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Recon mission later on should be interesting.

 

All that latent heat release was able to break down that upper level low much quicker than I thought. Now we have a system with an established upper level anti-cyclone headed towards 29C shelf waters. The only limiting factors that I can see as of now are that the low level circulation is still a bit ragged and also that this is moving at a decent clip. I wouldn't be shocked to see a 60 knot system out of this when it makes landfall. Also expect it to stay together for a good day or two over land. 

 

52ab5f933305243279fd2d59cdb776d6.png

 

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pretty good-looking for an invest. 

 

had a feeder band or two move through here over the last couple hours.  muggy but pleasant outside at 85/76.

 

many grocery stores around this part of south houston are running low or out of water, batteries, and bread.  flood gates already being closed at institutions and hospitals around the medical center in preparation for tomorrow's rain.  i'm genuinely surprised and impressed how seriously the city is taking the storm given that it still hasn't been named or had warnings issued for it.  i guess everyone still remembers june 2001.

 

recon should be approaching the center within an hour... should be interesting.

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pretty good-looking for an invest. 

 

had a feeder band or two move through here over the last couple hours.  muggy but pleasant outside at 85/76.

 

many grocery stores around this part of south houston are running low or out of water, batteries, and bread.  flood gates already being closed at institutions and hospitals around the medical center in preparation for tomorrow's rain.  i'm genuinely surprised and impressed how seriously the city is taking the storm given that it still hasn't been named or had warnings issued for it.  i guess everyone still remembers june 2001.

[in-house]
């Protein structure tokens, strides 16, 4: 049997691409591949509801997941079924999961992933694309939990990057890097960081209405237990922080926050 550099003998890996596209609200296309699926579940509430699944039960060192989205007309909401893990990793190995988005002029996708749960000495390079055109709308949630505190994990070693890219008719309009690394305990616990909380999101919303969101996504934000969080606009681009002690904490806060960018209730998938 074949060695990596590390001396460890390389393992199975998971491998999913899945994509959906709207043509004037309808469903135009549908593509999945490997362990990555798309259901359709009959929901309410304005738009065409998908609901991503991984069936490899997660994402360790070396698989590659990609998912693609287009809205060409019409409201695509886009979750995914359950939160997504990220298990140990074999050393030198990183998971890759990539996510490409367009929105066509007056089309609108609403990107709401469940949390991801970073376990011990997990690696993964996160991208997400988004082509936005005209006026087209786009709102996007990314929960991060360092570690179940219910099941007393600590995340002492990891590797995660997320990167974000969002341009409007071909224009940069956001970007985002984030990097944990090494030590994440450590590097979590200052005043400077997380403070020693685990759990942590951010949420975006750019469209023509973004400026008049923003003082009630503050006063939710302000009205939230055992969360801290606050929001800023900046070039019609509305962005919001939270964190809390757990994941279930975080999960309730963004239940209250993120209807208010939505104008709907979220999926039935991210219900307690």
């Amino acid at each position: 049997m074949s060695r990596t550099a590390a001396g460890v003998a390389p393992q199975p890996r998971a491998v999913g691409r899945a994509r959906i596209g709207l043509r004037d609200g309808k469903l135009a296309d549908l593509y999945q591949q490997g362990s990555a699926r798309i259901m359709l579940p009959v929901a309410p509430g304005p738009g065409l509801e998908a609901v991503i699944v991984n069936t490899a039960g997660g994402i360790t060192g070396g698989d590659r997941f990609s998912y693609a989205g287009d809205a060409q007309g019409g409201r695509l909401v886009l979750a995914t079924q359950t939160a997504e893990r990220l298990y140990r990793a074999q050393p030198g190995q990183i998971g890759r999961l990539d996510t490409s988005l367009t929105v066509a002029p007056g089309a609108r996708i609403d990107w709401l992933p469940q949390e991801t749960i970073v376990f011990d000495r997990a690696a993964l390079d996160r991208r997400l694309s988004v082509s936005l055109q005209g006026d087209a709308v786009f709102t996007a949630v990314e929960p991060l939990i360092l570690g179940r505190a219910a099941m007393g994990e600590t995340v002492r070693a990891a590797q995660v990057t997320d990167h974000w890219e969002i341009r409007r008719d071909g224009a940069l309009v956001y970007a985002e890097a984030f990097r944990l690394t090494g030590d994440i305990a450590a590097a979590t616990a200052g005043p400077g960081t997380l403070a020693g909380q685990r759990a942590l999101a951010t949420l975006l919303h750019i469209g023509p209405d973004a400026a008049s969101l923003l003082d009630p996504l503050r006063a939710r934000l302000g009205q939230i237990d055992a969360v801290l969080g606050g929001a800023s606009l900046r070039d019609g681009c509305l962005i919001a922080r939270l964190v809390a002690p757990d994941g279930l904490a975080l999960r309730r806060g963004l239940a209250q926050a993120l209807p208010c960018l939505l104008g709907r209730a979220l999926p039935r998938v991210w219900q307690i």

recon should be approaching the center within an hour... should be interesting.

 

Honestly I think a lot of the preparation and a tad of panic is due to all the flooding we had in May. That's still fresh on the mind for a lot of folks. Either way its good to see such preparations being taken - although I have to wonder if folks aren't overdoing it a little. There's going to be flooding, rain, but not much else besides that. Some locations will see catastrophic flooding, but I don't expect that to be the majority of folks. 

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AF304 is in right now and appears to be showing a better organized system as opposed to this morning's recon. Pressures are ~1003 mb, maximum sustained winds are 40-45 knots.

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Honestly I think a lot of the preparation and a tad of panic is due to all the flooding we had in May. That's still fresh on the mind for a lot of folks. Either way its good to see such preparations being taken - although I have to wonder if folks aren't overdoing it a little. There's going to be flooding, rain, but not much else besides that. Some locations will see catastrophic flooding, but I don't expect that to be the majority of folks. 

 

doesn't help that the national media hype machine is in Houston already too... I honestly expect flooding, heck even as far north as up here in the metroplex especially around the lakes as most lakes haven't been able to release the pressure a lot as the Trinity was still so full but I don't see it being as bad as Allison.. but good to see the preps taking place for sure... you can always keep the water and batteries for the rest of the season :)

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I agree an Allison type scenario is unlikely. What does concern me is that I don't expect much if any weakening once the storm moves inland. So much moisture in place already will keep the system from weakening too much. If we end up with an Erin type repeat not only will we have to deal with more tornadoes but the threat of wind damage as well. 

 

doesn't help that the national media hype machine is in Houston already too... I honestly expect flooding, heck even as far north as up here in the metroplex especially around the lakes as most lakes haven't been able to release the pressure a lot as the Trinity was still so full but I don't see it being as bad as Allison.. but good to see the preps taking place for sure... you can always keep the water and batteries for the rest of the season :)